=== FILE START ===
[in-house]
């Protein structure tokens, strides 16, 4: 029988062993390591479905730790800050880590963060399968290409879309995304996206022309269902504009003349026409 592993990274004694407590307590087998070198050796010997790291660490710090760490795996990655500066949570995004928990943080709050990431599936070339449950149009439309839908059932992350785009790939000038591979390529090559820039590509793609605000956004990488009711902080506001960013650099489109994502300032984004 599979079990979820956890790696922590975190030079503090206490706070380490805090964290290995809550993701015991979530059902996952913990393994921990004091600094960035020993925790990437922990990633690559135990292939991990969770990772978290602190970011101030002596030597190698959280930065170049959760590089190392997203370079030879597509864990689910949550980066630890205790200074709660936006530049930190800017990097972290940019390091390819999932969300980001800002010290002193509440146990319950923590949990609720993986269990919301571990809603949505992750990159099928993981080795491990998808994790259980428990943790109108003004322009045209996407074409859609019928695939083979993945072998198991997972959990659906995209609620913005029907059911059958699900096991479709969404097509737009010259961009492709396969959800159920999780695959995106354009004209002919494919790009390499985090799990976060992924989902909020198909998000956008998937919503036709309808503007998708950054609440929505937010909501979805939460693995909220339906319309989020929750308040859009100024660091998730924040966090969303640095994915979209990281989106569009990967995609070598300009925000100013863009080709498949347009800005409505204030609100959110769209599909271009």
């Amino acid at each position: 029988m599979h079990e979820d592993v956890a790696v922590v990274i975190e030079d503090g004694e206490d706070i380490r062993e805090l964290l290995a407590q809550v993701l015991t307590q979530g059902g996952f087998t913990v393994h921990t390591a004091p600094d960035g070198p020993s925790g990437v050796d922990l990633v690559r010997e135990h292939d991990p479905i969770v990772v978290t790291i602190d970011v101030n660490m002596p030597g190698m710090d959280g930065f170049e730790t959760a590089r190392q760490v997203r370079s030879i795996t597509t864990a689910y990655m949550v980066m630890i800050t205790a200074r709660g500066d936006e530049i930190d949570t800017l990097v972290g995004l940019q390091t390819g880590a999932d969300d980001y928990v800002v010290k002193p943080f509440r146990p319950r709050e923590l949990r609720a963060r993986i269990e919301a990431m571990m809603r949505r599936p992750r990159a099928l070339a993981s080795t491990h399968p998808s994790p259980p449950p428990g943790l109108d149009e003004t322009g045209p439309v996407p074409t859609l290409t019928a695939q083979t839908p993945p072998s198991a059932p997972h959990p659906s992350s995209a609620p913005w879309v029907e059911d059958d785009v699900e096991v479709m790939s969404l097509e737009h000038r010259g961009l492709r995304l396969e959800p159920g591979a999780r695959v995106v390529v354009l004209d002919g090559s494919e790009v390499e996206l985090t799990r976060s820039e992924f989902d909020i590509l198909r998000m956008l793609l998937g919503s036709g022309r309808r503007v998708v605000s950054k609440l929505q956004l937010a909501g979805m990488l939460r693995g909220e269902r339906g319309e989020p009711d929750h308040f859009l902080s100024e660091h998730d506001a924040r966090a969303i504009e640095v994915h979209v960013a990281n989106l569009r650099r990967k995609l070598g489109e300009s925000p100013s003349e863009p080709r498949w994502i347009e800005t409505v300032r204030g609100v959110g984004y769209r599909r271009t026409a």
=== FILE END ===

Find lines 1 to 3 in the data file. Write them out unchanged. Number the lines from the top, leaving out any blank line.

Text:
[in-house]
């Protein structure tokens, strides 16, 4: 029988062993390591479905730790800050880590963060399968290409879309995304996206022309269902504009003349026409 592993990274004694407590307590087998070198050796010997790291660490710090760490795996990655500066949570995004928990943080709050990431599936070339449950149009439309839908059932992350785009790939000038591979390529090559820039590509793609605000956004990488009711902080506001960013650099489109994502300032984004 599979079990979820956890790696922590975190030079503090206490706070380490805090964290290995809550993701015991979530059902996952913990393994921990004091600094960035020993925790990437922990990633690559135990292939991990969770990772978290602190970011101030002596030597190698959280930065170049959760590089190392997203370079030879597509864990689910949550980066630890205790200074709660936006530049930190800017990097972290940019390091390819999932969300980001800002010290002193509440146990319950923590949990609720993986269990919301571990809603949505992750990159099928993981080795491990998808994790259980428990943790109108003004322009045209996407074409859609019928695939083979993945072998198991997972959990659906995209609620913005029907059911059958699900096991479709969404097509737009010259961009492709396969959800159920999780695959995106354009004209002919494919790009390499985090799990976060992924989902909020198909998000956008998937919503036709309808503007998708950054609440929505937010909501979805939460693995909220339906319309989020929750308040859009100024660091998730924040966090969303640095994915979209990281989106569009990967995609070598300009925000100013863009080709498949347009800005409505204030609100959110769209599909271009």
């Amino acid at each position: 029988m599979h079990e979820d592993v956890a790696v922590v990274i975190e030079d503090g004694e206490d706070i380490r062993e805090l964290l290995a407590q809550v993701l015991t307590q979530g059902g996952f087998t913990v393994h921990t390591a004091p600094d960035g070198p020993s925790g990437v050796d922990l990633v690559r010997e135990h292939d991990p479905i969770v990772v978290t790291i602190d970011v101030n660490m002596p030597g190698m710090d959280g930065f170049e730790t959760a590089r190392q760490v997203r370079s030879i795996t597509t864990a689910y990655m949550v980066m630890i800050t205790a200074r709660g500066d936006e530049i930190d949570t800017l990097v972290g995004l940019q390091t390819g880590a999932d969300d980001y928990v800002v010290k002193p943080f509440r146990p319950r709050e923590l949990r609720a963060r993986i269990e919301a990431m571990m809603r949505r599936p992750r990159a099928l070339a993981s080795t491990h399968p998808s994790p259980p449950p428990g943790l109108d149009e003004t322009g045209p439309v996407p074409t859609l290409t019928a695939q083979t839908p993945p072998s198991a059932p997972h959990p659906s992350s995209a609620p913005w879309v029907e059911d059958d785009v699900e096991v479709m790939s969404l097509e737009h000038r010259g961009l492709r995304l396969e959800p159920g591979a999780r695959v995106v390529v354009l004209d002919g090559s494919e790009v390499e996206l985090t799990r976060s820039e992924f989902d909020i590509l198909r998000m956008l793609l998937g919503s036709g022309r309808r503007v998708v605000s950054k609440l929505q956004l937010a909501g979805m990488l939460r693995g909220e269902r339906g319309e989020p009711d929750h308040f859009l902080s100024e660091h998730d506001a924040r966090a969303i504009e640095v994915h979209v960013a990281n989106l569009r650099r990967k995609l070598g489109e300009s925000p100013s003349e863009p080709r498949w994502i347009e800005t409505v300032r204030g609100v959110g984004y769209r599909r271009t026409a």